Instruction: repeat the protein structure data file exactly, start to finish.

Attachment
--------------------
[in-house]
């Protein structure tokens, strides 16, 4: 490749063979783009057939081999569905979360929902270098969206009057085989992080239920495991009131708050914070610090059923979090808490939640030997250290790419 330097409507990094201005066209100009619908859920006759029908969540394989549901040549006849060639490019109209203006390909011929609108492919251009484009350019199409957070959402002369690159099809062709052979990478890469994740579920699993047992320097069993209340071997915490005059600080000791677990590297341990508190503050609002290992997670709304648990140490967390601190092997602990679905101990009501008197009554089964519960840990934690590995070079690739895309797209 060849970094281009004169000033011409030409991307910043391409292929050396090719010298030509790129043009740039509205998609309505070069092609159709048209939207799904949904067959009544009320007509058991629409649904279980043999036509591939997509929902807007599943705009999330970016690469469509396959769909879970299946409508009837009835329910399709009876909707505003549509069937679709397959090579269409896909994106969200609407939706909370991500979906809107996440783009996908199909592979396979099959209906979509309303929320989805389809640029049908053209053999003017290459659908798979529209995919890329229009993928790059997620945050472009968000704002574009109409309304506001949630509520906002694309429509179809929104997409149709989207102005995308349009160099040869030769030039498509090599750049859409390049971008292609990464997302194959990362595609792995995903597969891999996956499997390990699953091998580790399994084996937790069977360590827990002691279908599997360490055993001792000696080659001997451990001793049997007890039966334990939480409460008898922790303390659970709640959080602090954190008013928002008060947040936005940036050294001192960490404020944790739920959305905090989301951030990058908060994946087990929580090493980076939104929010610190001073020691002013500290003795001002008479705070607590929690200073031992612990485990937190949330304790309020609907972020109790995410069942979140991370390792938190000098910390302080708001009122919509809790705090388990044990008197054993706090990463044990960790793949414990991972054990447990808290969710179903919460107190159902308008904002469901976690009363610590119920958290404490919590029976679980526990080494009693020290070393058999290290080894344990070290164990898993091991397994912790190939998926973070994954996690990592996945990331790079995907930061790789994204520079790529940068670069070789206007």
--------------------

[in-house]
């Protein structure tokens, strides 16, 4: 490749063979783009057939081999569905979360929902270098969206009057085989992080239920495991009131708050914070610090059923979090808490939640030997250290790419 330097409507990094201005066209100009619908859920006759029908969540394989549901040549006849060639490019109209203006390909011929609108492919251009484009350019199409957070959402002369690159099809062709052979990478890469994740579920699993047992320097069993209340071997915490005059600080000791677990590297341990508190503050609002290992997670709304648990140490967390601190092997602990679905101990009501008197009554089964519960840990934690590995070079690739895309797209 060849970094281009004169000033011409030409991307910043391409292929050396090719010298030509790129043009740039509205998609309505070069092609159709048209939207799904949904067959009544009320007509058991629409649904279980043999036509591939997509929902807007599943705009999330970016690469469509396959769909879970299946409508009837009835329910399709009876909707505003549509069937679709397959090579269409896909994106969200609407939706909370991500979906809107996440783009996908199909592979396979099959209906979509309303929320989805389809640029049908053209053999003017290459659908798979529209995919890329229009993928790059997620945050472009968000704002574009109409309304506001949630509520906002694309429509179809929104997409149709989207102005995308349009160099040869030769030039498509090599750049859409390049971008292609990464997302194959990362595609792995995903597969891999996956499997390990699953091998580790399994084996937790069977360590827990002691279908599997360490055993001792000696080659001997451990001793049997007890039966334990939480409460008898922790303390659970709640959080602090954190008013928002008060947040936005940036050294001192960490404020944790739920959305905090989301951030990058908060994946087990929580090493980076939104929010610190001073020691002013500290003795001002008479705070607590929690200073031992612990485990937190949330304790309020609907972020109790995410069942979140991370390792938190000098910390302080708001009122919509809790705090388990044990008197054993706090990463044990960790793949414990991972054990447990808290969710179903919460107190159902308008904002469901976690009363610590119920958290404490919590029976679980526990080494009693020290070393058999290290080894344990070290164990898993091991397994912790190939998926973070994954996690990592996945990331790079995907930061790789994204520079790529940068670069070789206007």